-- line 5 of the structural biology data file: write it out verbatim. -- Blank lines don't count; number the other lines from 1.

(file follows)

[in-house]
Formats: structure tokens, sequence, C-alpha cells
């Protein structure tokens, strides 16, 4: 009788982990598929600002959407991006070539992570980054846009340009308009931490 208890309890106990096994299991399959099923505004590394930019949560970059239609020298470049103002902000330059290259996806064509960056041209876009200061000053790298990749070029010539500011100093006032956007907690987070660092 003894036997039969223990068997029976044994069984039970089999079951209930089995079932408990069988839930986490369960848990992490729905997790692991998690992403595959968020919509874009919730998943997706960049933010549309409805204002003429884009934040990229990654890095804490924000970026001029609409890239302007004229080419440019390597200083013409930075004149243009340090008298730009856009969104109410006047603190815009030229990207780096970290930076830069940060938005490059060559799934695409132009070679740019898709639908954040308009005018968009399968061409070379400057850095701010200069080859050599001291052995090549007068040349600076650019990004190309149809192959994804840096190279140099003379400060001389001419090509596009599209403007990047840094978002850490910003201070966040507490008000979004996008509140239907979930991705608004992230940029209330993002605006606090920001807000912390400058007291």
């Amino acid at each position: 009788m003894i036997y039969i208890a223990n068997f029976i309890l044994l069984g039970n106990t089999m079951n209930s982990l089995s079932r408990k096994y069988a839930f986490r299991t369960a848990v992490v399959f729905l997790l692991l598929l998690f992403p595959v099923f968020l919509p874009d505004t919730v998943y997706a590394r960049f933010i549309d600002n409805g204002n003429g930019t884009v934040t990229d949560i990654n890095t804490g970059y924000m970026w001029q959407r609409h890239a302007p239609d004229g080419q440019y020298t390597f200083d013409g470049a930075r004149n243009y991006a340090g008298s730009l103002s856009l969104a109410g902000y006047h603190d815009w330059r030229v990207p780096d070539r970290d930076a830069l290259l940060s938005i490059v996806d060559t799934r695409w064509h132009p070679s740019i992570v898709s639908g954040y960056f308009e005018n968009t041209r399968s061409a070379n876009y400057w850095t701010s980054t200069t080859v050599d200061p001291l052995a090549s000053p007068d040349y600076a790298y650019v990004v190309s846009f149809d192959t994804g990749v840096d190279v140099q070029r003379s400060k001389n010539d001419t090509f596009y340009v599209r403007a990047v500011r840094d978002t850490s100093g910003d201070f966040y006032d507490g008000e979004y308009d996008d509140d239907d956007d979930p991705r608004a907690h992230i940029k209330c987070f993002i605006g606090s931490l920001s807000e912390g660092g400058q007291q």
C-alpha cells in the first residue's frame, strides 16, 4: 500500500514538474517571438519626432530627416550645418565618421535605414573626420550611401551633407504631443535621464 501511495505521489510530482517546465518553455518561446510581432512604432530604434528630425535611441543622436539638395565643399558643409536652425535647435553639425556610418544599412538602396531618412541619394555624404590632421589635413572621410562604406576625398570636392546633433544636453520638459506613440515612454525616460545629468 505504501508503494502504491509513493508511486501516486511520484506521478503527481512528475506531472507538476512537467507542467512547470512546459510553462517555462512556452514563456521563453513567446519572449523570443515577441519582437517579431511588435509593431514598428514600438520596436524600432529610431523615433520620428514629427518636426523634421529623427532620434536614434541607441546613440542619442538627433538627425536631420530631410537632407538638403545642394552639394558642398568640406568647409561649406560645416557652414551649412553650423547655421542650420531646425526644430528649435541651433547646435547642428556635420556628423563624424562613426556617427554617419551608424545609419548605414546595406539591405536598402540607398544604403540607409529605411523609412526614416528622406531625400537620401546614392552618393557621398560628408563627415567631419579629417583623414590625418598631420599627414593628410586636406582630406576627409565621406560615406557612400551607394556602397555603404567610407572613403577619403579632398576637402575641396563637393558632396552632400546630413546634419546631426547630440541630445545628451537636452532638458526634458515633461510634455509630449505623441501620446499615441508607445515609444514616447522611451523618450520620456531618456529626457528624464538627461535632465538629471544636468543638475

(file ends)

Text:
C-alpha cells in the first residue's frame, strides 16, 4: 500500500514538474517571438519626432530627416550645418565618421535605414573626420550611401551633407504631443535621464 501511495505521489510530482517546465518553455518561446510581432512604432530604434528630425535611441543622436539638395565643399558643409536652425535647435553639425556610418544599412538602396531618412541619394555624404590632421589635413572621410562604406576625398570636392546633433544636453520638459506613440515612454525616460545629468 505504501508503494502504491509513493508511486501516486511520484506521478503527481512528475506531472507538476512537467507542467512547470512546459510553462517555462512556452514563456521563453513567446519572449523570443515577441519582437517579431511588435509593431514598428514600438520596436524600432529610431523615433520620428514629427518636426523634421529623427532620434536614434541607441546613440542619442538627433538627425536631420530631410537632407538638403545642394552639394558642398568640406568647409561649406560645416557652414551649412553650423547655421542650420531646425526644430528649435541651433547646435547642428556635420556628423563624424562613426556617427554617419551608424545609419548605414546595406539591405536598402540607398544604403540607409529605411523609412526614416528622406531625400537620401546614392552618393557621398560628408563627415567631419579629417583623414590625418598631420599627414593628410586636406582630406576627409565621406560615406557612400551607394556602397555603404567610407572613403577619403579632398576637402575641396563637393558632396552632400546630413546634419546631426547630440541630445545628451537636452532638458526634458515633461510634455509630449505623441501620446499615441508607445515609444514616447522611451523618450520620456531618456529626457528624464538627461535632465538629471544636468543638475